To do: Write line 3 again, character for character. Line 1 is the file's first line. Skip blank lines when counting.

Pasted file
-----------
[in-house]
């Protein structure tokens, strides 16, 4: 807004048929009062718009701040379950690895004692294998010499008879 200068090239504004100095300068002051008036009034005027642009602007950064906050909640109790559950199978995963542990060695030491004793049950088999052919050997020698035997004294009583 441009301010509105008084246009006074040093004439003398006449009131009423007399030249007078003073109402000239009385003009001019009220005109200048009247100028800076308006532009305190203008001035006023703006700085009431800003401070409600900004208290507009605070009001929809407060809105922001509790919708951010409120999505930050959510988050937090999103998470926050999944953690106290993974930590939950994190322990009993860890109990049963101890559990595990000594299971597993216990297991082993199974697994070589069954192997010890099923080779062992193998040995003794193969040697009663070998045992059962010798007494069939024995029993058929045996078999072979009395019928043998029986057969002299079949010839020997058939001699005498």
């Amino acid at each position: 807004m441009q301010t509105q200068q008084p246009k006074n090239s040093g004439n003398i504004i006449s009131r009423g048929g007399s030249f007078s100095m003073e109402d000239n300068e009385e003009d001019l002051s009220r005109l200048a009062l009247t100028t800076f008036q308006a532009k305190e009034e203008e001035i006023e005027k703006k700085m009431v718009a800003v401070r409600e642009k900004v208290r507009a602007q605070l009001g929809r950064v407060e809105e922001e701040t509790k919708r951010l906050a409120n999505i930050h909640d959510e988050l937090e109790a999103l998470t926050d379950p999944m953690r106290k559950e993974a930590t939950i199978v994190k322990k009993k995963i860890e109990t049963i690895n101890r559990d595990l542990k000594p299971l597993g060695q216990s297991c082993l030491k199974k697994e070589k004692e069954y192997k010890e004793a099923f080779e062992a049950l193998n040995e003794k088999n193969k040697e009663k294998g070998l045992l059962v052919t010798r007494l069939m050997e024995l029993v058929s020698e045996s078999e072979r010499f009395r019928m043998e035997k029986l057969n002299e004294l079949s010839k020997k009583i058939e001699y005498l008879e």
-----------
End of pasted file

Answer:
């Amino acid at each position: 807004m441009q301010t509105q200068q008084p246009k006074n090239s040093g004439n003398i504004i006449s009131r009423g048929g007399s030249f007078s100095m003073e109402d000239n300068e009385e003009d001019l002051s009220r005109l200048a009062l009247t100028t800076f008036q308006a532009k305190e009034e203008e001035i006023e005027k703006k700085m009431v718009a800003v401070r409600e642009k900004v208290r507009a602007q605070l009001g929809r950064v407060e809105e922001e701040t509790k919708r951010l906050a409120n999505i930050h909640d959510e988050l937090e109790a999103l998470t926050d379950p999944m953690r106290k559950e993974a930590t939950i199978v994190k322990k009993k995963i860890e109990t049963i690895n101890r559990d595990l542990k000594p299971l597993g060695q216990s297991c082993l030491k199974k697994e070589k004692e069954y192997k010890e004793a099923f080779e062992a049950l193998n040995e003794k088999n193969k040697e009663k294998g070998l045992l059962v052919t010798r007494l069939m050997e024995l029993v058929s020698e045996s078999e072979r010499f009395r019928m043998e035997k029986l057969n002299e004294l079949s010839k020997k009583i058939e001699y005498l008879e």